Wherever Sharyl Attkisson pops up these days, she brandishes allegations that her former employer, CBS News, bailed on her stories before her much-noted break with the network. To radio host Chris Stigall, Attkisson claimed that her bosses were essentially cowards when it came to good and important stories. To Fox News’s Howard Kurtz, Attkisson lamented an (alleged) industry-wide allergy to in-depth reporting. And to CNN’s Brian Stelter, she spoke of a story about a “very powerful corporate interest” that was “never to air.”
As we’ve pointed out before, Attkisson’s minutes on the marquee “CBS Evening News” have indeed declined in recent years.
Yet there are other platforms in this media corporation, one of them being CBSNews.com, where a tidy bit of journalism gets practiced. The site contains a Sharyl Attkisson archive, and oh my, look at all the stories by this muzzled journalist on Benghazi, Benghazi, Benghazi, Benghazi, Benghazi, Benghazi, Benghazi, Benghazi, Benghazi, Benghazi, Benghazi, Benghazi, Benghazi, Benghazi, Benghazi, Benghazi, Benghazi, Benghazi, Benghazi, Benghazi, Benghazi, Benghazi.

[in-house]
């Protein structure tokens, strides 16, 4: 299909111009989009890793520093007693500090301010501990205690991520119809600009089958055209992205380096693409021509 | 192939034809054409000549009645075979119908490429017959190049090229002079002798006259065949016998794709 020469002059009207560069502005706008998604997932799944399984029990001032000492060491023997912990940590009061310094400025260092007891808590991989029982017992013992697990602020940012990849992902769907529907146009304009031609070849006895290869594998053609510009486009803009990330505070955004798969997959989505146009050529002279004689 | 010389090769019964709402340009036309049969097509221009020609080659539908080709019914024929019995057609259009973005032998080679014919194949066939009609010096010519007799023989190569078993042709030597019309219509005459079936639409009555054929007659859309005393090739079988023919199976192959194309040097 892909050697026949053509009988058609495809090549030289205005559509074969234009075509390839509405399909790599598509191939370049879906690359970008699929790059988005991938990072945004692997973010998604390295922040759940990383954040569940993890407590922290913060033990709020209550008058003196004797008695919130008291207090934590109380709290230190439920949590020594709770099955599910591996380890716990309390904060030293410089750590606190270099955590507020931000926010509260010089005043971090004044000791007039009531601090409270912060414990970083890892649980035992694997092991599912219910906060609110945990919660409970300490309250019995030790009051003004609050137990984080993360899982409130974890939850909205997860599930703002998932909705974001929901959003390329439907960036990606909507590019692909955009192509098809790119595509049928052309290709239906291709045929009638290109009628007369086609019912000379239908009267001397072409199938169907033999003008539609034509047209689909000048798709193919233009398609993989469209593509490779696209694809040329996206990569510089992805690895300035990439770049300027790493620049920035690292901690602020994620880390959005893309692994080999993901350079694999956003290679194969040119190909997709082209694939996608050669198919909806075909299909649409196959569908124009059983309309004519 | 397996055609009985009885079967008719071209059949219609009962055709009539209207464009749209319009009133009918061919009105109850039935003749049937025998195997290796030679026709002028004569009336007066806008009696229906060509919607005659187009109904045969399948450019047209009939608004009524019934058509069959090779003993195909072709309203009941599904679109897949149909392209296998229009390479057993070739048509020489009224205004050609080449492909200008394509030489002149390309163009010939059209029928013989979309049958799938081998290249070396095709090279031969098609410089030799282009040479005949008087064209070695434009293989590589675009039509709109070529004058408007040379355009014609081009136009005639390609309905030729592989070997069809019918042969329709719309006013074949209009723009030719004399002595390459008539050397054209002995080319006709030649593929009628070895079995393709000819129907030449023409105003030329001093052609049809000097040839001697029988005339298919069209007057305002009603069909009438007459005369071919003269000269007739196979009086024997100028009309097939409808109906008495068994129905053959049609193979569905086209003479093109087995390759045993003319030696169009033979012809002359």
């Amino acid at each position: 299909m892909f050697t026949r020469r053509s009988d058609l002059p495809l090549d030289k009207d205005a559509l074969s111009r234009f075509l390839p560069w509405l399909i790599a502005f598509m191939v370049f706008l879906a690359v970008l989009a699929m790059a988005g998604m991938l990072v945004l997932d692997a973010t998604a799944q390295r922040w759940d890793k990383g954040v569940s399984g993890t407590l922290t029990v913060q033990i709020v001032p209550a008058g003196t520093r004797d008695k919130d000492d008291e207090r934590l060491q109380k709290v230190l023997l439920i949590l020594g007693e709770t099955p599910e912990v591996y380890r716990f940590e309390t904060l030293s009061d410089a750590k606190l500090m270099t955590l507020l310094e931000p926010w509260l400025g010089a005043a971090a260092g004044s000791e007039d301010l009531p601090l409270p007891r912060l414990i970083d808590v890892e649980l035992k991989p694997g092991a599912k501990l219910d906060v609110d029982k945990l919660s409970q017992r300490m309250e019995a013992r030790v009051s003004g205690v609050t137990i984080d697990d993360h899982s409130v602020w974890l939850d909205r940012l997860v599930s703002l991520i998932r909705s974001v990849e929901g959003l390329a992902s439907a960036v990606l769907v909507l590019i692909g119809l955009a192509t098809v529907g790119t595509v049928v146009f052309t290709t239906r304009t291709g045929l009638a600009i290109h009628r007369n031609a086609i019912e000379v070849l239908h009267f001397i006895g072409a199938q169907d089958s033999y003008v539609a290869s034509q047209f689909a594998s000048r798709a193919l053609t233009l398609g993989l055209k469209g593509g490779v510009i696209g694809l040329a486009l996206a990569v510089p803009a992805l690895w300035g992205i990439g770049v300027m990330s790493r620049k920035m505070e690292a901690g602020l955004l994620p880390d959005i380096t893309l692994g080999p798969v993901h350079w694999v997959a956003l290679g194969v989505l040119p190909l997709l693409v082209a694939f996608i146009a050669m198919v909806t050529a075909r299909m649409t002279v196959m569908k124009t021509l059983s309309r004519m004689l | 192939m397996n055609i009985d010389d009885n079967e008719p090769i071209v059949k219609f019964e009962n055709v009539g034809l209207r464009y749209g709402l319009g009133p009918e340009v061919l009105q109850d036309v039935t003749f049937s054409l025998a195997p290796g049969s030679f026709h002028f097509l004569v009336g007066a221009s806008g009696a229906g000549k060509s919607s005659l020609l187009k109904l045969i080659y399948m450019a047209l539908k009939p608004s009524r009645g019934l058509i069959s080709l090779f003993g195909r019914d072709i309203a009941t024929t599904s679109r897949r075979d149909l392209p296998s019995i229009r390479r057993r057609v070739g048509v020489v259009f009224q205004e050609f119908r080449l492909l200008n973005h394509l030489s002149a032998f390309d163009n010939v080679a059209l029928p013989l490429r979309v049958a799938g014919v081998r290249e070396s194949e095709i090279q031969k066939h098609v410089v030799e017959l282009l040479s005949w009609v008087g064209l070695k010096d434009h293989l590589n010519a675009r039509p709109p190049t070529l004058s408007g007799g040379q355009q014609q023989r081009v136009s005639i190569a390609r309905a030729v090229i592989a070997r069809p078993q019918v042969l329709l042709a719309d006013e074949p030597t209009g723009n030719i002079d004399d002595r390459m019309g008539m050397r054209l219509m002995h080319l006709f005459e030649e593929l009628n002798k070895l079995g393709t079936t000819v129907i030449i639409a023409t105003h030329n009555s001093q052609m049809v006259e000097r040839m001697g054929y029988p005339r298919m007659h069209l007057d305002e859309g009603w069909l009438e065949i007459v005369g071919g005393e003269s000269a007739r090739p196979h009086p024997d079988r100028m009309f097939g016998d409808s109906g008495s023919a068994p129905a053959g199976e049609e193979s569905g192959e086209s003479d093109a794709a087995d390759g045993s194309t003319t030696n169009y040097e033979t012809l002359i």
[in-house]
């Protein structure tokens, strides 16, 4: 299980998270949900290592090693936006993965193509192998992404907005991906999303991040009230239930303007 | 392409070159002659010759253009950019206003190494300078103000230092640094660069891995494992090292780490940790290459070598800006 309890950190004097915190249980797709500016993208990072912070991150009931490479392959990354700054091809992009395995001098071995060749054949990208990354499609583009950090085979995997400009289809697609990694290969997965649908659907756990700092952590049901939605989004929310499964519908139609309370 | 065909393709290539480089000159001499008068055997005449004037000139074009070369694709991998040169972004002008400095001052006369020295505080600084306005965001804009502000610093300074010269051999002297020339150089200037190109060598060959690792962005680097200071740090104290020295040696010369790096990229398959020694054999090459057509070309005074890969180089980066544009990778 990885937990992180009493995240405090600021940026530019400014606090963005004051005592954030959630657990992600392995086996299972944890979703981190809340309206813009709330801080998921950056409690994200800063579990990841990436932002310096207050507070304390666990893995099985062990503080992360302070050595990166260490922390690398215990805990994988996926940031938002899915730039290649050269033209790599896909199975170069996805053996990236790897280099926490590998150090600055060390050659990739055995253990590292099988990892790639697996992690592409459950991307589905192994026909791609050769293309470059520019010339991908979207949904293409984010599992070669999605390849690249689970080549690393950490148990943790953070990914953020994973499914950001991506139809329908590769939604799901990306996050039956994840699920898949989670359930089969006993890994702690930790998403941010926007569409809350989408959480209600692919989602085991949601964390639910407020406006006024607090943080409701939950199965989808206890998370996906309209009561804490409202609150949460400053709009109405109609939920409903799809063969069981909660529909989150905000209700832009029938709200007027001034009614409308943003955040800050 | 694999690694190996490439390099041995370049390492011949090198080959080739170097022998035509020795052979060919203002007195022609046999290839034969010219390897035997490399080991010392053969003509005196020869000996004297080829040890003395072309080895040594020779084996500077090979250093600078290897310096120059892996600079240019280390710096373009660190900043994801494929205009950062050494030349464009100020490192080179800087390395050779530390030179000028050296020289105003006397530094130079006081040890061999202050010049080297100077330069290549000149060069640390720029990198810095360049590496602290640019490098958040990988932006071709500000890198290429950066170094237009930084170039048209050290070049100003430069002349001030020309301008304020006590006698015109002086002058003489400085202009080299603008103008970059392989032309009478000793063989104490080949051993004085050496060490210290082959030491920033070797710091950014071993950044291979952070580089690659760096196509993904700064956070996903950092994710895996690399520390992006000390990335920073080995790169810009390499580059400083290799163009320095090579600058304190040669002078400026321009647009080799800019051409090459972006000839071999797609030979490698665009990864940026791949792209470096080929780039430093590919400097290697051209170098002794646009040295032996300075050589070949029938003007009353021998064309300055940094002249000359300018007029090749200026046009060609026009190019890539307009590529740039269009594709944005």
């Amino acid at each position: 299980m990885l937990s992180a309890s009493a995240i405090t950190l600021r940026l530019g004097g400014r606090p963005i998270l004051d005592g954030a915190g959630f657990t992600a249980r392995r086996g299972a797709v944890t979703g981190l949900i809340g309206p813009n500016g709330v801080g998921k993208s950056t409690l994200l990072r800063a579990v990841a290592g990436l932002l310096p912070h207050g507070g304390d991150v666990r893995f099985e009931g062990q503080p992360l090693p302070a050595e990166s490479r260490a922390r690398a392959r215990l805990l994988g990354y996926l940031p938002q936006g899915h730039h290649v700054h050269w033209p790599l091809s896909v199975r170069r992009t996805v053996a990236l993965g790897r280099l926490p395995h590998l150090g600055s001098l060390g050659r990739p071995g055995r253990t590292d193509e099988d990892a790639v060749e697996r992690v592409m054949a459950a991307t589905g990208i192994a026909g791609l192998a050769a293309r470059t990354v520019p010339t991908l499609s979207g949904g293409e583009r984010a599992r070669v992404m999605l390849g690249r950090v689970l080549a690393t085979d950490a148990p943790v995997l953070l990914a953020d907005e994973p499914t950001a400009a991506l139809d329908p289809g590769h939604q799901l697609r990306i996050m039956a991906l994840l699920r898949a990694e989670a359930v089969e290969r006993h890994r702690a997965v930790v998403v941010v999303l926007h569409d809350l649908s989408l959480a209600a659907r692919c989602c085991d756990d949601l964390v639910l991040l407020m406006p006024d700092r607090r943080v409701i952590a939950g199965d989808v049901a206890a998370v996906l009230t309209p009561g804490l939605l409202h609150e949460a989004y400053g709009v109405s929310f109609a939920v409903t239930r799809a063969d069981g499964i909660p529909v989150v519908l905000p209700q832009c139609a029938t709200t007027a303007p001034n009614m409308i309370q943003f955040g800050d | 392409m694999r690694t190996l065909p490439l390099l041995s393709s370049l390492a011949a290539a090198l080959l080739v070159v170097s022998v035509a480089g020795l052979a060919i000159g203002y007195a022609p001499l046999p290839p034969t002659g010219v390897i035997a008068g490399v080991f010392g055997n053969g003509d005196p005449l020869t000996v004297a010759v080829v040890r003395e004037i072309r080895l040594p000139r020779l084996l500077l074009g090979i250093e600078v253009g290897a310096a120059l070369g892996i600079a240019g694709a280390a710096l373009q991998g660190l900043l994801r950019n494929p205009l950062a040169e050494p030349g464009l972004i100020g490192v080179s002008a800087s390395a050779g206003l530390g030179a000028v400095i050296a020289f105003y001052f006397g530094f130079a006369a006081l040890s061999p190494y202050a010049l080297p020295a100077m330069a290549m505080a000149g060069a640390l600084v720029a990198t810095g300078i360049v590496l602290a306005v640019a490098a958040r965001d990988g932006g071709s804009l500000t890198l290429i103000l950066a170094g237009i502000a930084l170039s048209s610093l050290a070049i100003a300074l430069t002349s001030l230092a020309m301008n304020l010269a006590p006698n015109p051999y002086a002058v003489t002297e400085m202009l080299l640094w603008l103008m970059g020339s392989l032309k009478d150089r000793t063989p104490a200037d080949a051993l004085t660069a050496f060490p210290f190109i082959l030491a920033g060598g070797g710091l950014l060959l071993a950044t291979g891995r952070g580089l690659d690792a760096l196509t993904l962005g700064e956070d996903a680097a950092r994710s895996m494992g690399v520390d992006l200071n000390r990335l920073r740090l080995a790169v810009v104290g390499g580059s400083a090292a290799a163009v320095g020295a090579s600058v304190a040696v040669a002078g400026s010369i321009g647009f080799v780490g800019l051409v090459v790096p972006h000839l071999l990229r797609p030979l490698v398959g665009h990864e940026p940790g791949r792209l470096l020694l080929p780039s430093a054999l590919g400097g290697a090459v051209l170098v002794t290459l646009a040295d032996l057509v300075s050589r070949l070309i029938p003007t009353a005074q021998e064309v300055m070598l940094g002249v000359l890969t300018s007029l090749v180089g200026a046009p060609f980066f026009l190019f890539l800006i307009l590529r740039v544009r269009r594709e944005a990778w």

That’s a partial accounting, because CBSNews.com wouldn’t allow the Erik Wemple Blog to proceed past page 16 in the Attkisson archive, leaving out the five months just after the Sept. 11, 2012, attacks.
We could perform that same exercise with Attkisson stories on the botched Fast and Furious gun-running program, but the Benghazi-Benghazi-Benghazi accounting makes the point: Though Attkisson may have faced challenges getting her material onto the airwaves, CBS News’s Web site appears to have put up less of a fight. Seeking more information on this front, the Erik Wemple Blog asked CBS News spokeswoman Sonya McNair how many of Attkisson’s Web stories got killed. McNair referred us to a previous statement on the company’s approach to the former reporter’s work: “CBS News maintains the highest journalistic standards in what it chooses to put on the air. Those standards are applied without fear or favor.” Attempts to secure comment from Attkisson have failed.
There’s no argument here that Attkisson should have felt happy and fulfilled as her work got steered to CBSNews.com. After all, she’s a TV reporter and came to the network in 1993 from CNN; that was just two years after the formation of the Internet Society.
Yet the Attkisson archive on CBSNews.com — heavy with tough-on-Obama stories regarding Benghazi, Fast and Furious and Healthcare.gov — rebuts the notion that somehow this news organization wouldn’t trade in Attkisson’s reporting. On the contrary, the files suggest a quite productive relationship between reporter and Internet, so productive as to raise this question: How much great material did the organization really pass up?
Find Attkisson’s current reporting at SharylAttkisson.com.